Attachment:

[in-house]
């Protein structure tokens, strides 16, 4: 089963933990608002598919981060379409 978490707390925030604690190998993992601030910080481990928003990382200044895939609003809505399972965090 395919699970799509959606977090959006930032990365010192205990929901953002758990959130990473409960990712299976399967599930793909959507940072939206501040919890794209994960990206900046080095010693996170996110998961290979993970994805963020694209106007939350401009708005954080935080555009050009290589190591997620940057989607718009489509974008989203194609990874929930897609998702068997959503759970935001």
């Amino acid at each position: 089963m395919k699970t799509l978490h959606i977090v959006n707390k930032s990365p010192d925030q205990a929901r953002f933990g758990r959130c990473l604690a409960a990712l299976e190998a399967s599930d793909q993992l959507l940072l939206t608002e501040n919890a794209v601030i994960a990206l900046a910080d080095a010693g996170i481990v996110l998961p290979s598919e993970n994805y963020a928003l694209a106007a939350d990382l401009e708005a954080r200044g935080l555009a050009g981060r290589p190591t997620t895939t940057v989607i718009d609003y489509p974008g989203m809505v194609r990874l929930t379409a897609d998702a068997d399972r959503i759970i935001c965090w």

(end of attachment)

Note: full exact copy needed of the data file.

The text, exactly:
[in-house]
């Protein structure tokens, strides 16, 4: 089963933990608002598919981060379409 978490707390925030604690190998993992601030910080481990928003990382200044895939609003809505399972965090 395919699970799509959606977090959006930032990365010192205990929901953002758990959130990473409960990712299976399967599930793909959507940072939206501040919890794209994960990206900046080095010693996170996110998961290979993970994805963020694209106007939350401009708005954080935080555009050009290589190591997620940057989607718009489509974008989203194609990874929930897609998702068997959503759970935001």
């Amino acid at each position: 089963m395919k699970t799509l978490h959606i977090v959006n707390k930032s990365p010192d925030q205990a929901r953002f933990g758990r959130c990473l604690a409960a990712l299976e190998a399967s599930d793909q993992l959507l940072l939206t608002e501040n919890a794209v601030i994960a990206l900046a910080d080095a010693g996170i481990v996110l998961p290979s598919e993970n994805y963020a928003l694209a106007a939350d990382l401009e708005a954080r200044g935080l555009a050009g981060r290589p190591t997620t895939t940057v989607i718009d609003y489509p974008g989203m809505v194609r990874l929930t379409a897609d998702a068997d399972r959503i759970i935001c965090w």